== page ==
May 23, 2013 2:37 pm
Updated: May 23, 2013 7:59 pm

Corruption inquiry witness explains how Montreal’s asphalt cartel worked

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MONTREAL – On Thursday, Gilles Théberge, a witness at Quebec’s corruption inquiry and a former high-ranking employee of the construction firm Sintra, described how the asphalt cartel operated in the Montreal area.

He told the inquiry that in 2000, the presidents of four companies: Sintra, DJL, Simard-Beaudry and Beaver Asphalt, met to set the price of the raw materials used in asphalt production and to fix how much would be produced.

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Sintra president, Daniel Ducroix, had brought him along to the meeting in the hopes that Théberge could arrange how the system would function at his level of management.

Théberge noted that in his opinion, “it was the first time that there was a conspiracy as big as that.” He acknowledged that there had been systems set up before this, but none were as elaborate or as binding.

In his testimony, Théberge was clear: in free competition, the gross profit is 4 to 8 per cent, but with collusion profit is “at least 30 per cent or more.”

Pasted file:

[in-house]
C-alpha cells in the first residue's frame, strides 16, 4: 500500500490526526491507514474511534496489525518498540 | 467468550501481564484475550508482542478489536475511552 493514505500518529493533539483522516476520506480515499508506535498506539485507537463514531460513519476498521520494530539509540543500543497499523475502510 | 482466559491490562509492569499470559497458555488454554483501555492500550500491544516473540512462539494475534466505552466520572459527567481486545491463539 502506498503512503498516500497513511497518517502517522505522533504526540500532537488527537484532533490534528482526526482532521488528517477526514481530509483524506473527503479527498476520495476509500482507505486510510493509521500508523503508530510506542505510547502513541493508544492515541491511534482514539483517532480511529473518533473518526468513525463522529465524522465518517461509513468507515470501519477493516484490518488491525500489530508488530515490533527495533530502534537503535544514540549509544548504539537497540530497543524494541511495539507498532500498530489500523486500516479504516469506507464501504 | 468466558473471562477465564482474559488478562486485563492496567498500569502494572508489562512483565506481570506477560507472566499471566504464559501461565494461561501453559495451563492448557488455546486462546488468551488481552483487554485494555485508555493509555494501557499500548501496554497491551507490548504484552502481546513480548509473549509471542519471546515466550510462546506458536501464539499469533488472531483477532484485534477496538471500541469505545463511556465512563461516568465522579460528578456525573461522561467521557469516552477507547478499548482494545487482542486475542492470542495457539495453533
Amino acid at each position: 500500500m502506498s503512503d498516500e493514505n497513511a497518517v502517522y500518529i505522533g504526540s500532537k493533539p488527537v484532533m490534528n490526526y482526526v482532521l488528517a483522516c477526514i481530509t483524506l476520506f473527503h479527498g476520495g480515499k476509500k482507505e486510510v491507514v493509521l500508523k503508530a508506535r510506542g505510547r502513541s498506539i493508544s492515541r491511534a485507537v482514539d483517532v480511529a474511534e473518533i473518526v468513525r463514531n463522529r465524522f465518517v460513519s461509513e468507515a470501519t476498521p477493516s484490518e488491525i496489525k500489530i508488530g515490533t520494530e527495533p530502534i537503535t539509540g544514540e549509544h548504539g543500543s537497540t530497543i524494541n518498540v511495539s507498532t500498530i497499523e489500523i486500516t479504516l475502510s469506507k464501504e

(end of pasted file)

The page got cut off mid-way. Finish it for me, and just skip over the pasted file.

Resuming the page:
On the night of June 15, 2000, a bomb made from several sticks of dynamite blew up the Théberge’s car at his home in Lorraine.

Watch raw video from the car bomb explosion here.

His first instinct was not to call the police to advise them that his car had exploded, but to call Ducroix to tell him the news and that he believed the collusion had gone too far.

In the hours that followed the car bombing, Théberge also called construction magnate Antonio Accurso, who denied any knowledge of who might be responsible.

The day before, Théberge had attended the opening of the Onyx restaurant in Laval, where Accurso and several other construction entrepreneurs were also present.

During the party, Théberge alleged that he was approached by Giuseppe Borsellino from the firm, Garnier Construction, who asked Sintra to back off a $4 million contract in Saint-Laurent, so that his company could have it. Nothing was agreed and the two did not meet again, as Théberge later left his job at Sintra because of the car bombing.

– With files from La Presse Canadienne

© 2013 Shaw Media

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